Bromhidrosis is a condition of abnormal or offensive body odour from the sweat. Sweat glands are divided into eccrine and apocrine sweat glands.

Eccrine Sweat Glands & Bromhidrosis

Eccrine glands are located at the dermis, and found over the entire body, but are richest on the palms and soles. They produce a dilute salt solution in response to increased body temperature, and serve primarily to regulate body temperature and excrete waste products.

Eccrine bromhidrosis occurs in all races, sex and age groups. Eccrine sweat is normally odourless but can start to smell if bacteria get a chance to break down the stale sweat.

Excessive eccrine sweating (hyperhidrosis) leads to a sweaty wet environment that encourages the growth of some organisms, for example fungi, which will break down the skin protein and cause some smelly skin conditions. Various substances, including foods (e.g. garlic, curry), alcohol, or certain medications, find their ways into the sweat after ingestion and can lead to an offensive odour.

Apocrine Sweat Glands & Bromhidrosis

Most cases of bromhidrosis are due to apocrine gland secretion.

Apocrine glands are much bigger, and found only in the underarms, breasts and groin regions. They produce a thick secretion rich in fatty acid. Apocrine sweat is odourless when it first appears, but within an hour the fatty acid is broken down by bacteria on the skin, and produces a strong offensive odour like rotten meat

Apocrine bromhidrosis is more common in men than women, and in dark-skinned ethnic groups who have larger and more active apocrine glands. There may be a positive family history. It only occurs after puberty when the apocrine glands become active.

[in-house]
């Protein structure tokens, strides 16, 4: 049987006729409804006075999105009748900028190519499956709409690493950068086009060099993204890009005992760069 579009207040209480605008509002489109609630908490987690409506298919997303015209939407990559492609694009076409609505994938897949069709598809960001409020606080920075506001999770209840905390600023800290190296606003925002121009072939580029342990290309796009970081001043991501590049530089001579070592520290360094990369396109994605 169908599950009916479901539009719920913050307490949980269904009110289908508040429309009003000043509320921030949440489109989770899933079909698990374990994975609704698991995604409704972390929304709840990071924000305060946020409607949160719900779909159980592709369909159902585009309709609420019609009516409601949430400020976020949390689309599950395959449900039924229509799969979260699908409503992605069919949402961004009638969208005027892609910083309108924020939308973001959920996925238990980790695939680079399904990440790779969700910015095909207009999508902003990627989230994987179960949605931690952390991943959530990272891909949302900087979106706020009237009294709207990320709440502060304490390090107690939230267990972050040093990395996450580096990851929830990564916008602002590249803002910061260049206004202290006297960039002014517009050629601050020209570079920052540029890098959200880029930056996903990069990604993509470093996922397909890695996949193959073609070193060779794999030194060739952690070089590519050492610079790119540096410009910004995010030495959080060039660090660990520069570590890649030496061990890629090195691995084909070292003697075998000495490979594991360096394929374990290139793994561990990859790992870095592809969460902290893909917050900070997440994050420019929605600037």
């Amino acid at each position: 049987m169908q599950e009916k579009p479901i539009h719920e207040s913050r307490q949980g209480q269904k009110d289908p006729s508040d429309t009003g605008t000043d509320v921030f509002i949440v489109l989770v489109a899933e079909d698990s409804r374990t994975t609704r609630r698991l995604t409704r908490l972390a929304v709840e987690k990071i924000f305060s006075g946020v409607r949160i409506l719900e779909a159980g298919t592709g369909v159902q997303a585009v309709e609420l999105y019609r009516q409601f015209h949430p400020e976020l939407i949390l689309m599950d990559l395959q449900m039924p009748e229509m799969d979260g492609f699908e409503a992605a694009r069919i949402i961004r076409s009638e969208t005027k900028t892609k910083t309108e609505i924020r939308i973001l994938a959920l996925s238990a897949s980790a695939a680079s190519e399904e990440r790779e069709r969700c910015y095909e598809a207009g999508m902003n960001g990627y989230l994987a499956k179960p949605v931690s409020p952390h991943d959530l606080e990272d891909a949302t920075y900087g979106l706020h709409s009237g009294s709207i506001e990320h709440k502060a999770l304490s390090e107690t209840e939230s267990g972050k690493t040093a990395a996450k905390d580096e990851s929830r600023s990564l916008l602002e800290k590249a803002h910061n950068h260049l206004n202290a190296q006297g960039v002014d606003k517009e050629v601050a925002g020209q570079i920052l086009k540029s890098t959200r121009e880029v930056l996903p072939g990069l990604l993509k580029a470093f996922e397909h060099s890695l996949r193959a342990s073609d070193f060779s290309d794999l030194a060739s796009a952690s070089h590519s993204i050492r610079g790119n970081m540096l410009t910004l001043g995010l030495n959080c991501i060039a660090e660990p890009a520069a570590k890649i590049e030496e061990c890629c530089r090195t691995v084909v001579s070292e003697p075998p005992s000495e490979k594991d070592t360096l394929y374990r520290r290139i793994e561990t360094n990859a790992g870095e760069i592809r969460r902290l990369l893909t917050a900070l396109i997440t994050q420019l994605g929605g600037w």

Management & Treatments

Use of topical deodorants may help to cover the offensive odour. Simply maintaining personal hygiene is a good way to improve bromhidrosis. The main issues are dryness and reduction of bacteria.

The skin, particularly the armpits, should be kept as dry as possible. Hair removal can be considered, as it will prevent accumulation of bacteria and sweat on hair shafts. Laser hair removal is better as it will remove the hair shafts in the follicles too.

A dry skin condition will reduce the growth of bacteria. Washing the underarm at least twice daily with germicidal soap will keep the number of naturally occurring skin bacteria to a minimum.

In more severe cases, when it is suspected to have heavy growth of bacteria, or when there are coexisting skin conditions, such as intertrigo or erythrasma, antibiotics cream or even a short course of oral antibiotics (for example Erythromycin) is a good regime.

If hyperhidrosis is a contributing factor, this needs to be treated. It is described in details in the previous section. In brief, the treatments include:

  • anti-perspirants
  • anti-cholinergic or beta-blocking drugs
  • tap water iontophoresis
  • botulinum toxin injection
  • surgical sympathectomy
  • surgical excision of apocrine sweat glands
Back to Top
Event Management, SEO, 香港醫生資料網, 香港媽媽網, seo, seo, whatsapp marketing, SEO, SEO, web design, 網頁設計, SEO, SEO, SEO, SEO, Whatsapp Marketing, TVC, Wechat Marketing, Wechat Promotion, web design, 網頁設計, whatsapp marketing, wechat marketing, seo, e marketing